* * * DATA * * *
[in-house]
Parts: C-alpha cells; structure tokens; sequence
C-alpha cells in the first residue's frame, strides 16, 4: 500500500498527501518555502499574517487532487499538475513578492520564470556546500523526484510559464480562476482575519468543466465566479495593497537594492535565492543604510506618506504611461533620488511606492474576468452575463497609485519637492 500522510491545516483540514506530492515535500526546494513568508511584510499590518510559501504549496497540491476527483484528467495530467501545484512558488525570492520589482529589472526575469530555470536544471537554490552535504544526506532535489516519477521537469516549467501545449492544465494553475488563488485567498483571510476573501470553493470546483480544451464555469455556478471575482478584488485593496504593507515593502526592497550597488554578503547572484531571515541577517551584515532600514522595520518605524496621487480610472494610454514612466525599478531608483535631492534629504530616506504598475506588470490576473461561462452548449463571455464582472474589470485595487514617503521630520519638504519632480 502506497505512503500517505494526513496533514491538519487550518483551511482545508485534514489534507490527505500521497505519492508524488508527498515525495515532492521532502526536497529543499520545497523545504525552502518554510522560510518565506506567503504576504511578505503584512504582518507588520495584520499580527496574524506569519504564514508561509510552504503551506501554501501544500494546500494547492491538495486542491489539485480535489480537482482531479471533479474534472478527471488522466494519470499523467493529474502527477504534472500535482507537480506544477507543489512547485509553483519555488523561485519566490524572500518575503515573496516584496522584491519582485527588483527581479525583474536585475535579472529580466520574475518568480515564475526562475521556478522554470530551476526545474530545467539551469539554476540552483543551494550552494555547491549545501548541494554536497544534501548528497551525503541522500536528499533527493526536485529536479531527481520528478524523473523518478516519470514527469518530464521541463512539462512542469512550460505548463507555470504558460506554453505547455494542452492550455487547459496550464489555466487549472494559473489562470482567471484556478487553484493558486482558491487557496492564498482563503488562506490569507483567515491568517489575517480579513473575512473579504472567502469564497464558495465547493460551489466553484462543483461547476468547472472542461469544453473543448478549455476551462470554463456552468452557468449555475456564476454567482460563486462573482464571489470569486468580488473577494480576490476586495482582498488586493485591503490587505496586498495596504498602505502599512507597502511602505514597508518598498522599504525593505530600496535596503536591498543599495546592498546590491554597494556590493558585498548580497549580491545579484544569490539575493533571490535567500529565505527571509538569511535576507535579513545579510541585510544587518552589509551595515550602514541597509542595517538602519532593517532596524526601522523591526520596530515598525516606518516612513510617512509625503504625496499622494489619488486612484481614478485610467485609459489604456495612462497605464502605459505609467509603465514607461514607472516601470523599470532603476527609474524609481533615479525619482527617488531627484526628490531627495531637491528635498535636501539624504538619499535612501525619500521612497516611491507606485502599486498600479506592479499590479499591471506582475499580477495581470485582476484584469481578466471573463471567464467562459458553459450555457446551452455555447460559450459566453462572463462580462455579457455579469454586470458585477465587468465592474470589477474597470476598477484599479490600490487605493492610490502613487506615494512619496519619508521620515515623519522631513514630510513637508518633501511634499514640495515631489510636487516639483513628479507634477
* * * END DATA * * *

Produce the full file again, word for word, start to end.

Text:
[in-house]
Parts: C-alpha cells; structure tokens; sequence
C-alpha cells in the first residue's frame, strides 16, 4: 500500500498527501518555502499574517487532487499538475513578492520564470556546500523526484510559464480562476482575519468543466465566479495593497537594492535565492543604510506618506504611461533620488511606492474576468452575463497609485519637492 500522510491545516483540514506530492515535500526546494513568508511584510499590518510559501504549496497540491476527483484528467495530467501545484512558488525570492520589482529589472526575469530555470536544471537554490552535504544526506532535489516519477521537469516549467501545449492544465494553475488563488485567498483571510476573501470553493470546483480544451464555469455556478471575482478584488485593496504593507515593502526592497550597488554578503547572484531571515541577517551584515532600514522595520518605524496621487480610472494610454514612466525599478531608483535631492534629504530616506504598475506588470490576473461561462452548449463571455464582472474589470485595487514617503521630520519638504519632480 502506497505512503500517505494526513496533514491538519487550518483551511482545508485534514489534507490527505500521497505519492508524488508527498515525495515532492521532502526536497529543499520545497523545504525552502518554510522560510518565506506567503504576504511578505503584512504582518507588520495584520499580527496574524506569519504564514508561509510552504503551506501554501501544500494546500494547492491538495486542491489539485480535489480537482482531479471533479474534472478527471488522466494519470499523467493529474502527477504534472500535482507537480506544477507543489512547485509553483519555488523561485519566490524572500518575503515573496516584496522584491519582485527588483527581479525583474536585475535579472529580466520574475518568480515564475526562475521556478522554470530551476526545474530545467539551469539554476540552483543551494550552494555547491549545501548541494554536497544534501548528497551525503541522500536528499533527493526536485529536479531527481520528478524523473523518478516519470514527469518530464521541463512539462512542469512550460505548463507555470504558460506554453505547455494542452492550455487547459496550464489555466487549472494559473489562470482567471484556478487553484493558486482558491487557496492564498482563503488562506490569507483567515491568517489575517480579513473575512473579504472567502469564497464558495465547493460551489466553484462543483461547476468547472472542461469544453473543448478549455476551462470554463456552468452557468449555475456564476454567482460563486462573482464571489470569486468580488473577494480576490476586495482582498488586493485591503490587505496586498495596504498602505502599512507597502511602505514597508518598498522599504525593505530600496535596503536591498543599495546592498546590491554597494556590493558585498548580497549580491545579484544569490539575493533571490535567500529565505527571509538569511535576507535579513545579510541585510544587518552589509551595515550602514541597509542595517538602519532593517532596524526601522523591526520596530515598525516606518516612513510617512509625503504625496499622494489619488486612484481614478485610467485609459489604456495612462497605464502605459505609467509603465514607461514607472516601470523599470532603476527609474524609481533615479525619482527617488531627484526628490531627495531637491528635498535636501539624504538619499535612501525619500521612497516611491507606485502599486498600479506592479499590479499591471506582475499580477495581470485582476484584469481578466471573463471567464467562459458553459450555457446551452455555447460559450459566453462572463462580462455579457455579469454586470458585477465587468465592474470589477474597470476598477484599479490600490487605493492610490502613487506615494512619496519619508521620515515623519522631513514630510513637508518633501511634499514640495515631489510636487516639483513628479507634477